Mixed Verdict for Ehud Olmert

IDFwomanThumb

Everything you need to know about today’s coverage of Israel and the Mideast. Join the Israel Daily News Stream on Facebook.

Today’s Top Stories:

1. Ehud Olmert was acquitted on corruption charges associated with the Rishon Tours and Talansky affairs, but convicted on a lesser charge in the Investment Center affair. The court will hand down its sentence at a later day. Corruption charges in the separate Holyland affair continue. Take your pick of JPost, Times of Israel, YNet, or Haaretz coverage.

The cumulative effect of these affairs makes my head hurt. But after seeing far more corrupt Arab leaders toppled, it’s worth remembering that Israeli Democracy’s Warts are A Selling Point Too. And anyone anticipating an Olmert political comeback should pause and take a deep breath, tweet Amir Mizroch and Chemi Shalev. ‘Nuff said.

2. More reactions to the Levy Report recommending that Israel legalize settlement outposts. I liked how AP handled this issue in a Q&A format. Meanwhile, James Taranto (Wall Street Journal) compares the Israel/West Bank status to US-administered “unincorporated territories” like Puerto Rico, Guam and American Samoa.

Most disturbing was a bizarre Time photo essay tying the Levy Report to Adam Golfer’s collection of unimpressive and unrelated images of Israel and the West Bank. This particular caption raises a tear gas libel against the IDF (been there, done that). It’s the 21st image in the slide show.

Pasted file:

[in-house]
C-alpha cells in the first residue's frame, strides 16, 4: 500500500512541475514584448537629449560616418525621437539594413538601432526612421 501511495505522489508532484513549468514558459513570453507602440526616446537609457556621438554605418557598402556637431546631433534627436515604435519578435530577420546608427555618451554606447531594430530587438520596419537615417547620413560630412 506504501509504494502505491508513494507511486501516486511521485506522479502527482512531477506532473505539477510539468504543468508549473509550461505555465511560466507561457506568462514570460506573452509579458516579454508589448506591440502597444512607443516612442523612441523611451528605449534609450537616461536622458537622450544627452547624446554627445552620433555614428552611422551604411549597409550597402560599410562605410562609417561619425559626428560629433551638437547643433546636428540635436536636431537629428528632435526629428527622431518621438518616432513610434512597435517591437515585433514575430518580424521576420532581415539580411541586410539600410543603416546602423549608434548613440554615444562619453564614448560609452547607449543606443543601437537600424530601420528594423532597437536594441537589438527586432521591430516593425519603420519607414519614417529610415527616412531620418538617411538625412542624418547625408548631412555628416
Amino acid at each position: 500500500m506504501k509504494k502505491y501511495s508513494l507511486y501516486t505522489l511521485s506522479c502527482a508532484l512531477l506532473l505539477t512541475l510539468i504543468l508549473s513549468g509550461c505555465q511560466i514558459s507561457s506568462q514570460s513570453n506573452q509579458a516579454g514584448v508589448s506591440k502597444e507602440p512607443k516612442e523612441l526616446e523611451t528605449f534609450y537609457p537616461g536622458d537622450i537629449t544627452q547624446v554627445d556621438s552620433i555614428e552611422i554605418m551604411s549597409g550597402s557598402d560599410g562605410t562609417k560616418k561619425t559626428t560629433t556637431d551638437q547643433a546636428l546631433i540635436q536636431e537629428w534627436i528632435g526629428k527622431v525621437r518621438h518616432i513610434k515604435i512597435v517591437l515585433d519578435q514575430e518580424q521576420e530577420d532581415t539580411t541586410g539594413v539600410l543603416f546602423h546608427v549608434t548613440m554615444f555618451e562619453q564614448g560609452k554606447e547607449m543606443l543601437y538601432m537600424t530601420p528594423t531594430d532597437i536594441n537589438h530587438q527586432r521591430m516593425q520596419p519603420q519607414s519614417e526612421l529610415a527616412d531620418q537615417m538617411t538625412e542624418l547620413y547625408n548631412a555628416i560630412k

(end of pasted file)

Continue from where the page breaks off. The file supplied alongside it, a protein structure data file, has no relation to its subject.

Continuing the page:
A tear gas canister lands next to a house in the village of Nabi Saleh during a protest. During demonstrations, the Israeli military frequently shoots gas canisters into densely populated village centers. In 2010, in the East Jerusalem neighborhood of Issawiyeh, an 18-month-old Palestinian boy named Ahmed Abu Sarah died after inhaling large amounts of tear gas fired by Israeli police during a confrontation with demonstrators. Massive amounts of gas often drift into residential homes, harming and sometimes killing infant and elderly bystanders who are not mobile enough to escape.

3. Even when Israel drills for gas inside the Green Line (who knew?), the BBC‘s perturbed:

While this may seem uncontroversial on the face of it- the flare is, after all, within Israel proper - its proximity to the Green Line raises ethical questions.

“Geology doesn’t follow geography,” explains Dr Samer Naboulsi, a veteran petroleum engineer at a leading oil firm in Dubai.

Israel and the Palestinians

Mahmoud Abbas refused an Israeli offer of a prisoner release in exchange for deigning to meet with Benjamin Netanyahu. Maan News reports:

Abbas insists that all 123 prisoners held since before the 1994 Oslo agreement be freed in a single release, Qaraqe said.

AFP: Palestinians call local elections for October 20.The last time the PA held polls for municipal and district positions was in 2006. You can be sure this too will be postponed or cancelled according to the shifting sands of Fatah/Hamas relations.

Hamas demolished a bunch of Gaza homes, and a story like this only gets urgent headlines when Israel does this. The Media Line was the only Western paper picking up on this story. Hamas even recycles the Israeli line buried by the Big Media:

Ibrahim Radwan, Chairman of the Land Authority, told The Media Line that his office was merely enforcing a law passed by the Hamas cabinet last January to stop illegal land-grabbing and squatting on government land.

See the Evening Standard for veteran journalist Gerald Seymour’s gripping first person account of the Munich Massacre.

Continued on Page 2

Authors
Top
More in , (1 of 538 articles)
unnamed


Margaret Sullivan, Public Editor for the New York Times, is struggling with a tough ethical dilemma ("Should David Brooks Disclose ...